Are you a junior developer looking for an opening in the industry?
Are you browsing job ads and sending your job application but receiving few to no replies and even fewer invitations to interviews?
Why is this the case?
You must have learned by now that if there’s no one working in the company you’re applying to, to vouch for you, and your CV isn’t stellar with at least several links to projects you’ve been working on – chances are slim that you’ll be invited for an interview because of the aforementioned things, plus the competition is tough.
Another reason why you’re struggling to get your foot in the door is the fact that there is a handful of companies that budget for, hire, and train juniors. Why?
Are Junior Developers High-risk Investments?
Hiring a junior developer is a serious investment.
- Investment in the equipment;
- Investment in senior hours;
- The time it takes for a developer to start bringing in profit;
- Short stay
Unless the company is getting funds to hire and train junior developers from the government or the investors – it will not invest in developers who are high cost-no/low return. While there may be exceptions – if candidates come as highly recommended by an employee of the company, the data suggests that companies will not make such a decision.
Let’s look at the numbers at Bridgewater Labs: out of 18 interns and juniors that we hired, only 5 have stayed with us for more than 6 months. This is a trend that I have noticed throughout the industry. Some gave up right after their internship because they realized it wasn’t for them; some we rejected after their internship because we saw the same thing. Some started with a junior salary and expected 100% salary growth after 6 months but left the company when we offered less.
But let’s say you’ve made it to the interview. You’ve done your best and passed the technical interview, and you’re about to start working. As an HR who is often the first point of contact for interns and juniors and a go-to person for feedback and help – I have some advice to offer.
Be Humble and Open-Minded
As a junior developer, it’s important to remember that while you may choose your friends, you don’t choose your colleagues. When you start a new job, try to fit in with your team and avoid coming across as a know-it-all. It’s not a prison yard, and you don’t need to prove yourself by taking on the alpha dog. In the IT industry, knowledge is power, so focus on learning as much as possible, being grateful for what you have, listening to advice from others, accepting criticism gracefully, and being humble when necessary. Leave your ego at the door and focus on building your skills and knowledge.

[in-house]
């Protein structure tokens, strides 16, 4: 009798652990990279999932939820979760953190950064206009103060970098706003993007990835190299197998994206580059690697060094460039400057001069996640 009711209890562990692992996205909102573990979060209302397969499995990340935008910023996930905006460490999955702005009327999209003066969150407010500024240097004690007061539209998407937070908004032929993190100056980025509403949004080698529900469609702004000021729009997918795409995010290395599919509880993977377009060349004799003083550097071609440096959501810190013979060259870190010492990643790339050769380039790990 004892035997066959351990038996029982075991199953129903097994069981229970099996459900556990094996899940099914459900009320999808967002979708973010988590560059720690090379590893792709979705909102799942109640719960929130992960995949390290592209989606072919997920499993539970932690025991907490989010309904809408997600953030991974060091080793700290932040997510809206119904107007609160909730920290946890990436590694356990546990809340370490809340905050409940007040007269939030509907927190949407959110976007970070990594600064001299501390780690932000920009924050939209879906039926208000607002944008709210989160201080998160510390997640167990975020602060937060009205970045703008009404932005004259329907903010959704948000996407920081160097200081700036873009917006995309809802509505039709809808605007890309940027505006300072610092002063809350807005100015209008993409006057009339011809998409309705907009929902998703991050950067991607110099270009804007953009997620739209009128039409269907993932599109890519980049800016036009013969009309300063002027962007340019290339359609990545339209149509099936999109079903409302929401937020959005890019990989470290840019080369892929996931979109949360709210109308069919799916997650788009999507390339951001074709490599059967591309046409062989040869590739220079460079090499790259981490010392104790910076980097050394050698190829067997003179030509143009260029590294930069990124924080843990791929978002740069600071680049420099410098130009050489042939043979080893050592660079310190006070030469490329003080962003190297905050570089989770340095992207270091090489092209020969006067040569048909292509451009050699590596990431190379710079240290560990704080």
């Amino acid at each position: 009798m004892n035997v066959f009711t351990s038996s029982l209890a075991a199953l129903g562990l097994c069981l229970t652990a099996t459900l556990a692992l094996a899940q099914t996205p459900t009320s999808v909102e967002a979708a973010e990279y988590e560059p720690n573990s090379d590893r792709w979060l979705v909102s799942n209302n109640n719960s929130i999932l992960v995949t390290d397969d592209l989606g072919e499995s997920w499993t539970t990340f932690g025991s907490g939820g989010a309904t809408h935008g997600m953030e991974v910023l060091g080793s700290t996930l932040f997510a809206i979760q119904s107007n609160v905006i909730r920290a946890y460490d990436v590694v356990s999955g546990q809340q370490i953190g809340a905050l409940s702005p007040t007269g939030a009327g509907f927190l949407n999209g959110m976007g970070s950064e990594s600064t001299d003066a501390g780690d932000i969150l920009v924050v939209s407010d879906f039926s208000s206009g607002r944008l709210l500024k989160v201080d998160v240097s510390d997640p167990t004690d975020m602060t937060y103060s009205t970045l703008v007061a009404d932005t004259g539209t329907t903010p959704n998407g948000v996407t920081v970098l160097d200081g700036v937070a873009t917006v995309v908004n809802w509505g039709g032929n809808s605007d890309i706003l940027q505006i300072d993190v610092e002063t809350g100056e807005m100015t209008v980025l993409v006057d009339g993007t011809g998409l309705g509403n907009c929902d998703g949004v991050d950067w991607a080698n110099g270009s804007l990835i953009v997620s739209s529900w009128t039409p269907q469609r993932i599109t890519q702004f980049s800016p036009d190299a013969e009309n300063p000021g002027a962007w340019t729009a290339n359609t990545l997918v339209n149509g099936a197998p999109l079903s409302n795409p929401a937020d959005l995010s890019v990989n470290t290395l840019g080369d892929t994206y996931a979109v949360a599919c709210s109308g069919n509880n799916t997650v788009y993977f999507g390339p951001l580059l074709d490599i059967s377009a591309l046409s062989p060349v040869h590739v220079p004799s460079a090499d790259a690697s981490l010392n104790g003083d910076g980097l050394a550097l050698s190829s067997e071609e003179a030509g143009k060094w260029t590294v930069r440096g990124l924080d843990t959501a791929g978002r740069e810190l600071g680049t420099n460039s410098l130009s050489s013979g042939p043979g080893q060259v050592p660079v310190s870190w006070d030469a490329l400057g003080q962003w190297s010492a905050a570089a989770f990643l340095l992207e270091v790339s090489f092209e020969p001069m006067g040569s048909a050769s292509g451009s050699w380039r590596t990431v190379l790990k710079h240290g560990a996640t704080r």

Seek Guidance and Be Proactive
If you’re fortunate enough to have a mentor, make the most of their expertise and guidance. Don’t wait for them to pull you along; be proactive and ask for help when you need it. It’s frustrating to work with someone who is constantly dragging their feet or needs to be led by the hand. Be proactive and take the initiative to ask questions and seek help when you need it. A great way to set expectations is to share a message like, “If something bothers you, say it… If you get stuck, ask… When you want something, ask… If you’re struggling, let us know… and I believe we’ll work great together!”
Be Visible and Show Your Passion
Don’t just sit quietly in the corner; make an effort to be noticed. In the IT industry, being a good fit for a company is just as important as having technical skills. You become a valuable asset to any team when you demonstrate your passion and eagerness to learn. Don’t be afraid to speak up in meetings, suggest new ideas, or take on additional responsibilities. Don’t just clock in and out of your 8-hour workday; instead, spend time researching, exploring, and asking questions. Someone once said, “It takes a lot of sawdust to eat an elephant,” meaning that progress takes time and effort. The same goes for building a career in the IT industry.
Becoming a successful junior developer requires a combination of technical skills, humility, initiative, and passion. It’s important to remember that you don’t have to know everything right away and that learning is an ongoing process. Seek guidance from more experienced colleagues, be proactive in your approach, be visible in your enthusiasm, and always be willing to put in the extra effort. In the end, success in the IT industry isn’t just about what you know; it’s about how you approach your work and interact with others.
A Few Tips For The End
If you are given an opportunity, make the most of it. Don’t take anything for granted, and always try to give your best.
Be honest in your CV and interviews. In this industry, things move quickly, and what you have listed on your CV the company will put to the test. It is important to be aware of what you don’t know and to be willing to learn.
Remember that the IT industry is small, and both companies and people get labeled quickly. Don’t burn any bridges, and always be respectful and professional.
Navigating the world of internships and junior positions in IT can be a challenge, but with the right mindset and approach, you can succeed. Remember that modesty is a virtue and that being humble and willing to learn will earn you respect and success in this industry.
Nena Obradovic, HR at Bridgewater Labs